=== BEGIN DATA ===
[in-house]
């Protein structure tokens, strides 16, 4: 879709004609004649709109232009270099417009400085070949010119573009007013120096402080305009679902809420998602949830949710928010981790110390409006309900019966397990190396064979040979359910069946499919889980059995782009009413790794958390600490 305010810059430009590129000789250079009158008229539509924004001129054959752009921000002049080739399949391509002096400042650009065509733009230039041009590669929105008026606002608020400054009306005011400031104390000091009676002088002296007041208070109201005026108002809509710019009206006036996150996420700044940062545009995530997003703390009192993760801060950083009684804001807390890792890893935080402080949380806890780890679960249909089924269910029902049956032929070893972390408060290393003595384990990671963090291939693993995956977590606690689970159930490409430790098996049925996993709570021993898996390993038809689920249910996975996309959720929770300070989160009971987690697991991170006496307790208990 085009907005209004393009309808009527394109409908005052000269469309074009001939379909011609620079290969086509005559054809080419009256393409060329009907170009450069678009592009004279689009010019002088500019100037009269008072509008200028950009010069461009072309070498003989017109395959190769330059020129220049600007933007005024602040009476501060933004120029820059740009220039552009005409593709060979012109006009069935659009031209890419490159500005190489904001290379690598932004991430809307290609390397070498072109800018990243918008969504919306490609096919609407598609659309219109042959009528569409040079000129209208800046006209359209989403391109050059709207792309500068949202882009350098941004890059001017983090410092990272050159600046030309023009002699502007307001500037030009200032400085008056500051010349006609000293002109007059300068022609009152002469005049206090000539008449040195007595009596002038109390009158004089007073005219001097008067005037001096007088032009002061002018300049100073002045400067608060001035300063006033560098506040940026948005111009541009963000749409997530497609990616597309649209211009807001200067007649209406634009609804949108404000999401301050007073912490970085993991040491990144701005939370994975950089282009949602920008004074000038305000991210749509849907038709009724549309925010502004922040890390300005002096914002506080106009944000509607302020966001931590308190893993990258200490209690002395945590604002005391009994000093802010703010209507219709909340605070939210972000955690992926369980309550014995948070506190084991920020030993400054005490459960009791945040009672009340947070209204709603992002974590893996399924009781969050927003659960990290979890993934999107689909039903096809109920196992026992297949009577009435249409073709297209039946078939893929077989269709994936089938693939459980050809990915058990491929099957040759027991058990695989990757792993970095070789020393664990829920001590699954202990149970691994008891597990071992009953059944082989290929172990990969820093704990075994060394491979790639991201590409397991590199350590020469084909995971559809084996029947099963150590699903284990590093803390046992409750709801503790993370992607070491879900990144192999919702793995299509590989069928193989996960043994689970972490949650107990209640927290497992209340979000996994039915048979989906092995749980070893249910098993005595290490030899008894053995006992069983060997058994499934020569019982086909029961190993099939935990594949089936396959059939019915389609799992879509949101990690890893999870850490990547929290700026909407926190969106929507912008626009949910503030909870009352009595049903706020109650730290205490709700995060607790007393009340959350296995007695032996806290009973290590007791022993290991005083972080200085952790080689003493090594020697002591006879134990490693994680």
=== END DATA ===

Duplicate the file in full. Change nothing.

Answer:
[in-house]
């Protein structure tokens, strides 16, 4: 879709004609004649709109232009270099417009400085070949010119573009007013120096402080305009679902809420998602949830949710928010981790110390409006309900019966397990190396064979040979359910069946499919889980059995782009009413790794958390600490 305010810059430009590129000789250079009158008229539509924004001129054959752009921000002049080739399949391509002096400042650009065509733009230039041009590669929105008026606002608020400054009306005011400031104390000091009676002088002296007041208070109201005026108002809509710019009206006036996150996420700044940062545009995530997003703390009192993760801060950083009684804001807390890792890893935080402080949380806890780890679960249909089924269910029902049956032929070893972390408060290393003595384990990671963090291939693993995956977590606690689970159930490409430790098996049925996993709570021993898996390993038809689920249910996975996309959720929770300070989160009971987690697991991170006496307790208990 085009907005209004393009309808009527394109409908005052000269469309074009001939379909011609620079290969086509005559054809080419009256393409060329009907170009450069678009592009004279689009010019002088500019100037009269008072509008200028950009010069461009072309070498003989017109395959190769330059020129220049600007933007005024602040009476501060933004120029820059740009220039552009005409593709060979012109006009069935659009031209890419490159500005190489904001290379690598932004991430809307290609390397070498072109800018990243918008969504919306490609096919609407598609659309219109042959009528569409040079000129209208800046006209359209989403391109050059709207792309500068949202882009350098941004890059001017983090410092990272050159600046030309023009002699502007307001500037030009200032400085008056500051010349006609000293002109007059300068022609009152002469005049206090000539008449040195007595009596002038109390009158004089007073005219001097008067005037001096007088032009002061002018300049100073002045400067608060001035300063006033560098506040940026948005111009541009963000749409997530497609990616597309649209211009807001200067007649209406634009609804949108404000999401301050007073912490970085993991040491990144701005939370994975950089282009949602920008004074000038305000991210749509849907038709009724549309925010502004922040890390300005002096914002506080106009944000509607302020966001931590308190893993990258200490209690002395945590604002005391009994000093802010703010209507219709909340605070939210972000955690992926369980309550014995948070506190084991920020030993400054005490459960009791945040009672009340947070209204709603992002974590893996399924009781969050927003659960990290979890993934999107689909039903096809109920196992026992297949009577009435249409073709297209039946078939893929077989269709994936089938693939459980050809990915058990491929099957040759027991058990695989990757792993970095070789020393664990829920001590699954202990149970691994008891597990071992009953059944082989290929172990990969820093704990075994060394491979790639991201590409397991590199350590020469084909995971559809084996029947099963150590699903284990590093803390046992409750709801503790993370992607070491879900990144192999919702793995299509590989069928193989996960043994689970972490949650107990209640927290497992209340979000996994039915048979989906092995749980070893249910098993005595290490030899008894053995006992069983060997058994499934020569019982086909029961190993099939935990594949089936396959059939019915389609799992879509949101990690890893999870850490990547929290700026909407926190969106929507912008626009949910503030909870009352009595049903706020109650730290205490709700995060607790007393009340959350296995007695032996806290009973290590007791022993290991005083972080200085952790080689003493090594020697002591006879134990490693994680």